Friday, February 25, 2005

Ironic Mark Kennedy Statement

Today's ironic quote comes from Rep. Mark Kennedy while campaigning today in St. Cloud.

"It is not only unacceptable, it's irresponsible to just attack, attack, attack, attack, and present no proposals."

He was talking about Social Security. Apparently it's bad policy to criticize a flawed proposal (which the Democrats have offered an alternative-- don't tear down the house just because the sink leaks), but good practice to "attack, attack, attack, attack" Patty Wetterling on a personal level.

Does Minnesota really want to be represented by someone who refuses to listen to reasoned criticism, and attacks people on a personal level?

Seems like someone has his "values" upside down.

Thursday, February 24, 2005

Using your tax dollars to create a crisis

Government is supposed to be open. That's why we have the Freedom Of Information Act. The Bush administration again thinks it is above the law and has missed a deadline to reveal how it is spending your tax dollars to promote a "crisis" in Social Security.

This looks strangely like the same tactics of withholding information that led us into Iraq.

A Plan To Make Taxes Fairer

Growth And Justice has put together a plan for tax fairness that's winning approval of from Minnesota Democrats AND Republicans. It starts to address the unfairness of the poor paying twice the effective tax rate as the richest Minnesotans.

I encourage you to take 10 minutes and read the plan. It's a breezy and eye opening read. It explodes some of the popular myths held by both the right and the left on taxes.

In short it proposes raising the income tax on those making more than $400,000 in exchange for lowering taxes on businesses. In support of taxing the rich, it points out that high income tax states do just as well economically as low income tax states. In support of lowering taxes on businesses it points out that when business taxes are raised, the burden falls disproportionately on lower-income households through price increases.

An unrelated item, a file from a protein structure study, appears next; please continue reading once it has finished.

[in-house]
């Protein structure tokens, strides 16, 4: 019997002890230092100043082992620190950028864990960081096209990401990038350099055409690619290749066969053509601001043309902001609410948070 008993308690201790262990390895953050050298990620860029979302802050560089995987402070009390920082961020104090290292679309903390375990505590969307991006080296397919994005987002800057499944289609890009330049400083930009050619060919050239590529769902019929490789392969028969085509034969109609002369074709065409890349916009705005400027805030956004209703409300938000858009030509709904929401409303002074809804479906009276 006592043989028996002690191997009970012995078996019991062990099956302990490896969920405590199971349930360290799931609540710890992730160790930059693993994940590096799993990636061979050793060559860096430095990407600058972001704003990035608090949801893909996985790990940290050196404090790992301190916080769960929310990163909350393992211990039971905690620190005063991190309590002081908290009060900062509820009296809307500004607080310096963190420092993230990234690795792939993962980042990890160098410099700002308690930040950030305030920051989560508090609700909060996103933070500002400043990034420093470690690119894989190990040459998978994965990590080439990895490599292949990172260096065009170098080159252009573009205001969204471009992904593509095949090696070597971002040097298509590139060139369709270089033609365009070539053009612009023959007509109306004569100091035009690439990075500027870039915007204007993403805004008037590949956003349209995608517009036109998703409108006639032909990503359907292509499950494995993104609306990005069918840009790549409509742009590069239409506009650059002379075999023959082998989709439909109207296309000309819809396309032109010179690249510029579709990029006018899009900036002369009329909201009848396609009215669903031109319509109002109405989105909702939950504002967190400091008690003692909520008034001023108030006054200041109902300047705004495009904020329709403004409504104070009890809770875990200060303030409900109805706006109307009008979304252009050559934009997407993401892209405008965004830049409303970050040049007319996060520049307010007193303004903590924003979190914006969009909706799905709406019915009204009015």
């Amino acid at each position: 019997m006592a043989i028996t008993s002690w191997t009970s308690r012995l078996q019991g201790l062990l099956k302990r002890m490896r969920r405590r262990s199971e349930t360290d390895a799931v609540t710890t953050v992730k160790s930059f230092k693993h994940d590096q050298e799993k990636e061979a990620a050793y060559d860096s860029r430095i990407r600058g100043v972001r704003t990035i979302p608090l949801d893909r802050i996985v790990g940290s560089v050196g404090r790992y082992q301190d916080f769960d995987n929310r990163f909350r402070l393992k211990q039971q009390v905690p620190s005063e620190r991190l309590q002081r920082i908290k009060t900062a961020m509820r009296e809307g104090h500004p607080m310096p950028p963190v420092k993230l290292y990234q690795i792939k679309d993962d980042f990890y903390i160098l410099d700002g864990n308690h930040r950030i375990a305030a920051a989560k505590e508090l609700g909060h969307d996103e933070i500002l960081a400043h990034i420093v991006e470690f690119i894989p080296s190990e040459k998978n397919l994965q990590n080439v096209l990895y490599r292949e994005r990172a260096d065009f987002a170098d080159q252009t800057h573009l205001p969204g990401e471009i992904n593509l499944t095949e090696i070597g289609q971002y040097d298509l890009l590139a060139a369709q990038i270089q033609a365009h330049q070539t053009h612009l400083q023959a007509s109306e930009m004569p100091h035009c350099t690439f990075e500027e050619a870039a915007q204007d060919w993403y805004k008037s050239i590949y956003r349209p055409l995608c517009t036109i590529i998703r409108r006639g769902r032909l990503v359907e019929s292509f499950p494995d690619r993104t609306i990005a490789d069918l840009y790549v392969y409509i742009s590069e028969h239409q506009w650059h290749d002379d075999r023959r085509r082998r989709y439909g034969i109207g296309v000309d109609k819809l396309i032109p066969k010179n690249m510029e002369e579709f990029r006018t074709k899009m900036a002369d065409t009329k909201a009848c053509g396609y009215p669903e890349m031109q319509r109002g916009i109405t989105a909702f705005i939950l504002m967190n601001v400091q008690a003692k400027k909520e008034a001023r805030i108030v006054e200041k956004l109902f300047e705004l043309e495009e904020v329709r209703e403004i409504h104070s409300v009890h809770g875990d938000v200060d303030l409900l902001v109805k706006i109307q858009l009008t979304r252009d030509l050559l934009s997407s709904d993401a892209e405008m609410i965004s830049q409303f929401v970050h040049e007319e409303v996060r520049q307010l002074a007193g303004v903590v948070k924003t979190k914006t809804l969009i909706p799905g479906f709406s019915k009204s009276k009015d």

The idea was presented to the Minnesota House Tax committee on Wednesday and will be presented to the Senate Tax committee next month. So far, there is no proposed legislation to put this idea into action. If you read the report and like the idea, I'd encourage you to contact your State Representative and Senator and ask them to draft legislation supporting this.

The report also backs up what I've been saying here for the last month, the "No New Tax" cult is forcing the poorest to pay at nearly twice the rate as the rich.

Monday, February 21, 2005

Bush plan is the "Bad Deal"

FDR's "New Deal" worked to create a fair safety net that didn't discriminate based upon age. Bush the second's unfair "Bad Deal" is age biased.

In your 40's? You're the prime target for age discrimination by the Bush administration's expensive Social Security privatization plan. According to an analysis from the Oregonian newspaper, the risky Bush plan gives you 7% less than the current stable Social Security plan. That's even assuming a historic 4.6% return after inflation and fees.

Older workers (age 50 to 55) fare a bit better, only getting 3% less than they would now.

Income has relatively little bearing on how individuals would fare under changes. Workers in their 40s who are paid twice the national average wage and those paid half the average would lose approximately the same share of benefits as those paid the average wage.

People over 55 will see no change, and those in their 30's may do a little better if the predictions of historic returns hold up.

What this does is create three Social Security systems. A guaranteed one for the retired or nearly-retired, a risky one for younger workers and just a "Bad Deal" for those inbetween.

Thankfully, the AARP is not falling for Bush's "divide and conquer" strategy. The AARP is spending $10 million to combat the millions of taxpayers dollars the Bush administration is pouring into the campaign to promote the "Bad Deal".

Not content to have just tax dollars promoting this windfall for investment firms, a private Bush support group has hired some of the people who worked on the slanderous "Swift Boat" ads to counter the AARP
"They are the boulder in the middle of the highway to personal savings accounts," said Charlie Jarvis, president of USA Next and former deputy under secretary of the interior in the Reagan and first Bush administrations. "We will be the dynamite that removes them."